This entry comes a bit late – actually, I left China already few weeks ago but just never got around publishing this one.
Last day in China on this trip was the second CGI spotting day, sitting in a dark room and going through the second half of the movie and making notes for the CGI team to follow when they begin their job.
First half of Iron Sky: The Ark is relatively easy one; much of added CGI in the background, fixes and well, few big establishers but mostly just “regular” VFX work, but the second half, my god. I noticed halfway through the second spotting day it felt more like reciting a poem than instructions, the VFX gets very abstract at one point and although I have wrapped my head quite firmly around it, to anyone who doesn’t know the story inside out it’s hard to explain. I had also noticed that in order for us to tell the story in the most enjoyable manner, there was a good number of full-CG shots that had never been planned, so I kinda tried to explain them on the run, but in the end decided I need to be more specific with them.
After the excruciating, long and detailed rap, I was exhausted, but at the same time – my job was done for the time being. Now, the VFX team knows what to do, and although the edit will still go through some minor adjustments, we have a structure around which to build the post production. My next trip to China would take place during the Summer, when I’ll go oversee the VFX development, do some further editing with post-visualizations and probably will start some of the ADR work as well. But for now, I’m outta here, back to Finland, enjoying some chill weather and fresh air. I kinda need it.
Before leaving, mr. Duan called us and asked us to join for a farewell dinner; and yes, we agreed wholeheartedly. He wanted to take us to a place called Ninty-Nine Yurts (sic), which is a big Mongolian-style restaurant village just a bit further out of the city. Chinese food and drinks culture, as I have stated few times, is quite different from the Western one. Instead of going out drinking, you go out eating. Instead of going to an open restaurant, you book a niche for you and your friends, a room or – as in this case, a yurt – and meet only possibly the waiters, but no outsiders.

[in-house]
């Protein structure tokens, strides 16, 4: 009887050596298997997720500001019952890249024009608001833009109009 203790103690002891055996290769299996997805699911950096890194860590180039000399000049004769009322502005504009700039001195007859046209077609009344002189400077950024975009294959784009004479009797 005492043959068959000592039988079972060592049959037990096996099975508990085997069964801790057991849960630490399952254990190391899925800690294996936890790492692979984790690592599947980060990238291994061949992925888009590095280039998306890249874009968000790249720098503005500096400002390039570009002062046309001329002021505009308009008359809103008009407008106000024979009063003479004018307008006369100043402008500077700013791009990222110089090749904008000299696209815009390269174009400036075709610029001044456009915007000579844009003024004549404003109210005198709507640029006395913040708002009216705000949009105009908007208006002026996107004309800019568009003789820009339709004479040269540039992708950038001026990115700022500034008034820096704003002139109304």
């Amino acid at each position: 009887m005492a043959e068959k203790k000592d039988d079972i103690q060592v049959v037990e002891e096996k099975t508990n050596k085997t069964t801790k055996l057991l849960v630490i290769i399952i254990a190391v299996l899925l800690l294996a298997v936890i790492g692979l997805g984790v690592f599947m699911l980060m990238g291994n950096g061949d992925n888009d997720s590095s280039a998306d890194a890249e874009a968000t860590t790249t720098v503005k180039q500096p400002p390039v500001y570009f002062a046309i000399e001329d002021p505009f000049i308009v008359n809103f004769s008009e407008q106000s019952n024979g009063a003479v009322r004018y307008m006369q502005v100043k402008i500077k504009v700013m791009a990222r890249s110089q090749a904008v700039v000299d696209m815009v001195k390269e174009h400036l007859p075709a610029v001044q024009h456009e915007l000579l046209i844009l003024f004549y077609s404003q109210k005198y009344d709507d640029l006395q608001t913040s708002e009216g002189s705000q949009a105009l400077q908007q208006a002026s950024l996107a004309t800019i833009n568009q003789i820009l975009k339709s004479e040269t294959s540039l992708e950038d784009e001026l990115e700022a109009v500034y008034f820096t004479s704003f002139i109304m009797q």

I’ve done the Mongolian once before, with Max early on when we arrived to Beijing back hundred and fifty years ago it feels, and this one had similar features to it: a big tent, traditional Mongolian yurt, with a huge round table in the middle, and so much food brought in it made me stagger. The main dish, the full grilled lamb, was served on a stretcher and dipped in sauces, and there was red wine and white wine and whatnot.
It was also a great chance to catch up with mr. Duan; it had been few months since I had seen him last time, and we talked widely about the film, his performance, what had been left out (mostly none of his stuff has been cut, which is rare) and how the story unfolds. I was happy to tell him I’m very excited about the story and his role in it.
After a long night out it was time to head back home and start packing – an early wakeup for me. I thanked mr. Duan for the dinner and off we went.
The next day, I would be flying out. I would arrive to the airport early, and by a strange luck bump into mr. Duan once again. I would be coming down the stairs from the lounges, heading towards the gates when I would see a man in a cap, sunglasses (inside!) and a face mask. Suddenly, he would start talking to me. I would be wondering who is he, until he would realize the mask, remove it and wave bye-bye to me. I’d sit on a plane, watch a bunch of movies, cursing silently the lady next to me who was watching movies, skipping past boring actors and segments… You can’t do it like that. Watch it full or don’t watch it all.
That is the doctrine.
So, that’s it for now – I will come back writing more on the China Diary as soon as I go back, but for now it’s Finland, snow and The Coming Race coming up for me!